This call to action represents an opportunity for HR leaders to chart a new path forward as they prioritize growth opportunities and prepare the next generation of CPOs to lead the business in the future. Serving as both a reality check and action guide, our study examines the key skills, mindsets and behaviors that will help the CPO of the future shape rigorous and innovative human capital solutions.

In a constantly evolving workplace, the role of the CPO is to imagine, invent and ignite the change that will ensure the ongoing relevance of its talent and forward-looking work strategies essential to an organization’s future business success.

For access to footnote references, please download the PDF of the report.

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About the Study

This study will guide senior HR leaders and their organizations to better understand how rapid technological innovation and the democratization of work are expanding the role of the CPO. In undertaking this research initiative, SHRM’s Executive Network, HR People + Strategy (HRPS), partnered with Willis Towers Watson to examine the following critical issues:

  • How do organizations (re)position their talent and culture to change and grow in an accelerating digital world?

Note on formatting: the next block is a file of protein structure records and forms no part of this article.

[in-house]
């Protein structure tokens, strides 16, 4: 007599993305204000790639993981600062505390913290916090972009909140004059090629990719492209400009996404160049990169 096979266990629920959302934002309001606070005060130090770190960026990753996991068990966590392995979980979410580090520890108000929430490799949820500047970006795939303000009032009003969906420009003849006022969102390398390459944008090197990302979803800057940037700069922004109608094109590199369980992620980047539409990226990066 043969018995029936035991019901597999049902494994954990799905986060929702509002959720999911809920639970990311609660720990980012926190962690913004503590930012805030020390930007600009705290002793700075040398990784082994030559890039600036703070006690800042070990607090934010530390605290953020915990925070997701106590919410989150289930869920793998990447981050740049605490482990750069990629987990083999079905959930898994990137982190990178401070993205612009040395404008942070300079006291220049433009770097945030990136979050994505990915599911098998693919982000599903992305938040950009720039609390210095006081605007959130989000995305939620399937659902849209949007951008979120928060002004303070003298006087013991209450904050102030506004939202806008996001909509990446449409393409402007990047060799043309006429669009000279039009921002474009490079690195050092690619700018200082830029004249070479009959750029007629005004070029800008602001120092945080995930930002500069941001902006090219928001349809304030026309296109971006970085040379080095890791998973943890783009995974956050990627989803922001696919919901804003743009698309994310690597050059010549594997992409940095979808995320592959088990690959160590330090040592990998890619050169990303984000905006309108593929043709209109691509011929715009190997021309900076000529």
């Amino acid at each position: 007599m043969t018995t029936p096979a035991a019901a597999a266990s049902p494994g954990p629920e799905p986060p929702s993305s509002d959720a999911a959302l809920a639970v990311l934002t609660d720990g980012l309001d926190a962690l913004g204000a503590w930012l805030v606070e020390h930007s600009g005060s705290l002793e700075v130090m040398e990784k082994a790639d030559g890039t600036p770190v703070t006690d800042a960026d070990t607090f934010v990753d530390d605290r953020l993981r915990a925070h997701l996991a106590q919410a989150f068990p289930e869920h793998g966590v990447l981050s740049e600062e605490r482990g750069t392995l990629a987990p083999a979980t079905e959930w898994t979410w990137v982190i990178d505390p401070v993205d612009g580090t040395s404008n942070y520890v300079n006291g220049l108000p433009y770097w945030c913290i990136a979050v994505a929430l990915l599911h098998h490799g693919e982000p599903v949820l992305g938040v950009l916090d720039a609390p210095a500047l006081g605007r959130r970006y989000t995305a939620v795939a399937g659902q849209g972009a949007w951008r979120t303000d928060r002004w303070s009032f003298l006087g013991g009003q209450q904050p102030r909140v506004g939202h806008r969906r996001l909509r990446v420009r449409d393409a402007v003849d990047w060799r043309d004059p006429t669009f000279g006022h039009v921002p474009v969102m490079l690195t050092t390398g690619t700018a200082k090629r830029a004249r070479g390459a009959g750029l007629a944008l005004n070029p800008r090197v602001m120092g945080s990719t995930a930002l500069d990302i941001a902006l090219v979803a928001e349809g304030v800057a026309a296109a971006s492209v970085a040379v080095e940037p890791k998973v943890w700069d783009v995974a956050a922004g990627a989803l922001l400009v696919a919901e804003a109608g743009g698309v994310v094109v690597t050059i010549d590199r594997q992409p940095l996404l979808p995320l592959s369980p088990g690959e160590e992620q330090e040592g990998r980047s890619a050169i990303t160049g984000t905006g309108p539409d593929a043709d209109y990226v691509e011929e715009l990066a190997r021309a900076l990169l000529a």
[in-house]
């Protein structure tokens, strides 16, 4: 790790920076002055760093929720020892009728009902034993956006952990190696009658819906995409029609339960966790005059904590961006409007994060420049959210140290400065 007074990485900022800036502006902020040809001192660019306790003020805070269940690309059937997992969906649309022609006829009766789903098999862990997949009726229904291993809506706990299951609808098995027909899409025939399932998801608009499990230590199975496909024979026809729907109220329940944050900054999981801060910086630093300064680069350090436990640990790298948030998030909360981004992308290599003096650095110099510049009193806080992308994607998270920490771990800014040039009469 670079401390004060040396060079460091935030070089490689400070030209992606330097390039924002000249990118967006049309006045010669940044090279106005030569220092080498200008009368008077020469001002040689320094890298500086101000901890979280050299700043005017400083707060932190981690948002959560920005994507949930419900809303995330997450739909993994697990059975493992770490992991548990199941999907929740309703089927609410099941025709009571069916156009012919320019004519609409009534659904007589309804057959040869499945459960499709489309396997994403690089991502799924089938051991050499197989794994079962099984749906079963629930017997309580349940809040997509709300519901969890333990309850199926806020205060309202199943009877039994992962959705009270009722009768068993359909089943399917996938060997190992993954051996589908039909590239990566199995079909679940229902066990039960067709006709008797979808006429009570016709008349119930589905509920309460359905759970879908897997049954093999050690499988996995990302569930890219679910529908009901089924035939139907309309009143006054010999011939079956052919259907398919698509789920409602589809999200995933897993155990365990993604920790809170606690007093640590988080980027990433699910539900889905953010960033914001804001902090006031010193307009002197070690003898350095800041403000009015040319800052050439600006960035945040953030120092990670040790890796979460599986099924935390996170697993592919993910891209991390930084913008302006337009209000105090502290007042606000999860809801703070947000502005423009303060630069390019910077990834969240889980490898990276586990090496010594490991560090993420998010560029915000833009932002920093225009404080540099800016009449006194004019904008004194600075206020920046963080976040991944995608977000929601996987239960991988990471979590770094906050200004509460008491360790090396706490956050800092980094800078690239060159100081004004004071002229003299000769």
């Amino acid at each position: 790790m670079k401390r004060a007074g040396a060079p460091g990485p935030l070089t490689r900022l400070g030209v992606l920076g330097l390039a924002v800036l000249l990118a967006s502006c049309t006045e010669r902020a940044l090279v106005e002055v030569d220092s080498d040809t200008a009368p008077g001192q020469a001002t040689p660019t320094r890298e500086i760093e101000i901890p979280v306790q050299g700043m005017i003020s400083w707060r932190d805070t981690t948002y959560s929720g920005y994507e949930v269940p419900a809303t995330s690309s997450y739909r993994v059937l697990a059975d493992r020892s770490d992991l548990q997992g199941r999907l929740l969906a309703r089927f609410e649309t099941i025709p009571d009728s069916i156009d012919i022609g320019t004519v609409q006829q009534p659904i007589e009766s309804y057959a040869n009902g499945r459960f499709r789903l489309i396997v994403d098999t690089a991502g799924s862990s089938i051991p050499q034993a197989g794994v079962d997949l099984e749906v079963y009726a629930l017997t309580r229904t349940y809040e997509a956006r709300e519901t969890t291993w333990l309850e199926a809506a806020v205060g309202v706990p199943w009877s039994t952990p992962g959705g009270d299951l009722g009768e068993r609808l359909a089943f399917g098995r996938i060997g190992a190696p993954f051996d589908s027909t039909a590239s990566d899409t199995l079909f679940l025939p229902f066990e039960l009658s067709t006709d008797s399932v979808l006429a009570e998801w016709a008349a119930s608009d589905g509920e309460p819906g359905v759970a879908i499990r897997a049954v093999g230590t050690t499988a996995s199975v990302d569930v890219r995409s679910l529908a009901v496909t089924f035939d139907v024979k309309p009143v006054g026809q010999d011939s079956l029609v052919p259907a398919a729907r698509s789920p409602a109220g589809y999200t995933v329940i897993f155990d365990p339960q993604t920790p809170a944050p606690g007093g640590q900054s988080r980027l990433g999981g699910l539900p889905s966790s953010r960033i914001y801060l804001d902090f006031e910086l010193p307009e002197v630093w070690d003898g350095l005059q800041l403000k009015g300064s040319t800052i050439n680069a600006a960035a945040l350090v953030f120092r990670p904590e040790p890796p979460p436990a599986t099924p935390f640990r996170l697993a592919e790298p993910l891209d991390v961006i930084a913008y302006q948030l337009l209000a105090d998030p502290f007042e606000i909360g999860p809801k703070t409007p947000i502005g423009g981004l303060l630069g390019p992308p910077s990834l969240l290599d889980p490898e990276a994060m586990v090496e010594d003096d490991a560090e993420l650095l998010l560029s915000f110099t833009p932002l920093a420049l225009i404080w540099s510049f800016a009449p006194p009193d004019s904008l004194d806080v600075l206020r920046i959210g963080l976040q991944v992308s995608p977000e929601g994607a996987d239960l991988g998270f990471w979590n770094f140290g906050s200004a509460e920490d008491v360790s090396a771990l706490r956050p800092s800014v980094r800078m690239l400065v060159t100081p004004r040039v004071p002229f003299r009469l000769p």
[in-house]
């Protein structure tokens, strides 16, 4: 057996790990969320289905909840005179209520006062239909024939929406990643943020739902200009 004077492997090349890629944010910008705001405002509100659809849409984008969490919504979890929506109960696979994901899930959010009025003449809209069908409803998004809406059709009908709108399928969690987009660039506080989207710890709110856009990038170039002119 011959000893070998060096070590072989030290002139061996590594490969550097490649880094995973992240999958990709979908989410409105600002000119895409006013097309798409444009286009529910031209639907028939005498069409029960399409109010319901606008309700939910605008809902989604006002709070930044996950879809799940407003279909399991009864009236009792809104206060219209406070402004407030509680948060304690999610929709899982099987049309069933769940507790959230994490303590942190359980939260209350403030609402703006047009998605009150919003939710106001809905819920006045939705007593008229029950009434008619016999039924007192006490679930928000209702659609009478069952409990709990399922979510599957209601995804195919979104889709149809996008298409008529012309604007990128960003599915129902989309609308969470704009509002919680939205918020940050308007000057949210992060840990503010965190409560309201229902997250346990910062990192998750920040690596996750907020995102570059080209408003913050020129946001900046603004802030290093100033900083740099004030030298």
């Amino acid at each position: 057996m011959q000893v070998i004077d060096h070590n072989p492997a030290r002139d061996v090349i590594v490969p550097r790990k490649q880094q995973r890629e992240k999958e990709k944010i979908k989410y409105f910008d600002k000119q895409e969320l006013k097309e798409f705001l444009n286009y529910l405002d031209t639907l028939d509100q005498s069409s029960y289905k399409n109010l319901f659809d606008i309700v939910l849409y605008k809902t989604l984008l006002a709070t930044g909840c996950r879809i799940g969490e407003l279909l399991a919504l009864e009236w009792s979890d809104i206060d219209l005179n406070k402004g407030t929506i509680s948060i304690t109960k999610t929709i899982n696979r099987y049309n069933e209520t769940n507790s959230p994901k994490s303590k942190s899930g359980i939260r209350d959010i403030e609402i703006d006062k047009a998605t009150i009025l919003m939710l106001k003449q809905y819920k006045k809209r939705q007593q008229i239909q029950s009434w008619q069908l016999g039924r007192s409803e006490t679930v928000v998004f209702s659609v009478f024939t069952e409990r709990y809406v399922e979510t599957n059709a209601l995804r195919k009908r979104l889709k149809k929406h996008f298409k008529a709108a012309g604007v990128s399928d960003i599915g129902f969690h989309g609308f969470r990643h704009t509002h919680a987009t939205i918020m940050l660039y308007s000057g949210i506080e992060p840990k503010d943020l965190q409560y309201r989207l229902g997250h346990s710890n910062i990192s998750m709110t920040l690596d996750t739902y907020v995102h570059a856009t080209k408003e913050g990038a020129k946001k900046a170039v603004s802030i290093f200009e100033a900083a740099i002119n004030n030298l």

• What does this mean for the HR executive of the future?
  • What are the experiences, knowledge, skills and behaviors they need to drive business growth?
  • How does HR support and enable the organization to become the hub of a larger ecosystem for work?
  • What game-changing issues do HR executives face in managing the many challenges associated with the future of work?

The data underpinning this study are robust and include:

  • Direct input from over 500 leaders, including 230 CPOs and 300 C-suite executives, CEOs, board members and academics (this included 60 in-depth interviews with CPOs, CEOs, corporate board members, C-suite executives and academics, and secondary research covering dozens of recent research reports and publications)
  • Responses to an online survey from 425 HR executives, CEOs, board members and other C-suite executives from organizations across a range of sizes, industries and countries
  • Feedback from participants in four CPO focus groups
  • Case studies from numerous organizations that illustrate the identified themes in action